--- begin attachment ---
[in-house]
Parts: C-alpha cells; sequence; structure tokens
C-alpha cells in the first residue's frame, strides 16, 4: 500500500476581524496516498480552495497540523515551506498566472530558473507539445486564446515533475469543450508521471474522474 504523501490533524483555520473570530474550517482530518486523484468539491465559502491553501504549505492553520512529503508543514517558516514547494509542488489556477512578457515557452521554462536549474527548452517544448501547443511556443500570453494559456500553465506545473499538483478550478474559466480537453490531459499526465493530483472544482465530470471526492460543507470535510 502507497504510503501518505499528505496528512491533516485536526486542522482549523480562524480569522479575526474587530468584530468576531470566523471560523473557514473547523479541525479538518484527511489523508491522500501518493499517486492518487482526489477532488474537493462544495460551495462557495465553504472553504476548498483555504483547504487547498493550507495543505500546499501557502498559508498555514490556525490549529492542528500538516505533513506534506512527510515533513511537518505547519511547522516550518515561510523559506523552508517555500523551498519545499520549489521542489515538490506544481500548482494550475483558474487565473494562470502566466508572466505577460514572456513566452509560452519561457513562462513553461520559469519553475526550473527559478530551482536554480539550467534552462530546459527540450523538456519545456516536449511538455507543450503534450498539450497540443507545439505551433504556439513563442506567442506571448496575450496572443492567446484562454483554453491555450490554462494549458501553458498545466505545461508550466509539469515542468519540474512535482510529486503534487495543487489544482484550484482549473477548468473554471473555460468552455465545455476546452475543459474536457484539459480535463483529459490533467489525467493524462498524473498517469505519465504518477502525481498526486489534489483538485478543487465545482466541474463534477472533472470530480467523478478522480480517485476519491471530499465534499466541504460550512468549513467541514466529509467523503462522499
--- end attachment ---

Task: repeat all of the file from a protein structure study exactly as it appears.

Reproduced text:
[in-house]
Parts: C-alpha cells; sequence; structure tokens
C-alpha cells in the first residue's frame, strides 16, 4: 500500500476581524496516498480552495497540523515551506498566472530558473507539445486564446515533475469543450508521471474522474 504523501490533524483555520473570530474550517482530518486523484468539491465559502491553501504549505492553520512529503508543514517558516514547494509542488489556477512578457515557452521554462536549474527548452517544448501547443511556443500570453494559456500553465506545473499538483478550478474559466480537453490531459499526465493530483472544482465530470471526492460543507470535510 502507497504510503501518505499528505496528512491533516485536526486542522482549523480562524480569522479575526474587530468584530468576531470566523471560523473557514473547523479541525479538518484527511489523508491522500501518493499517486492518487482526489477532488474537493462544495460551495462557495465553504472553504476548498483555504483547504487547498493550507495543505500546499501557502498559508498555514490556525490549529492542528500538516505533513506534506512527510515533513511537518505547519511547522516550518515561510523559506523552508517555500523551498519545499520549489521542489515538490506544481500548482494550475483558474487565473494562470502566466508572466505577460514572456513566452509560452519561457513562462513553461520559469519553475526550473527559478530551482536554480539550467534552462530546459527540450523538456519545456516536449511538455507543450503534450498539450497540443507545439505551433504556439513563442506567442506571448496575450496572443492567446484562454483554453491555450490554462494549458501553458498545466505545461508550466509539469515542468519540474512535482510529486503534487495543487489544482484550484482549473477548468473554471473555460468552455465545455476546452475543459474536457484539459480535463483529459490533467489525467493524462498524473498517469505519465504518477502525481498526486489534489483538485478543487465545482466541474463534477472533472470530480467523478478522480480517485476519491471530499465534499466541504460550512468549513467541514466529509467523503462522499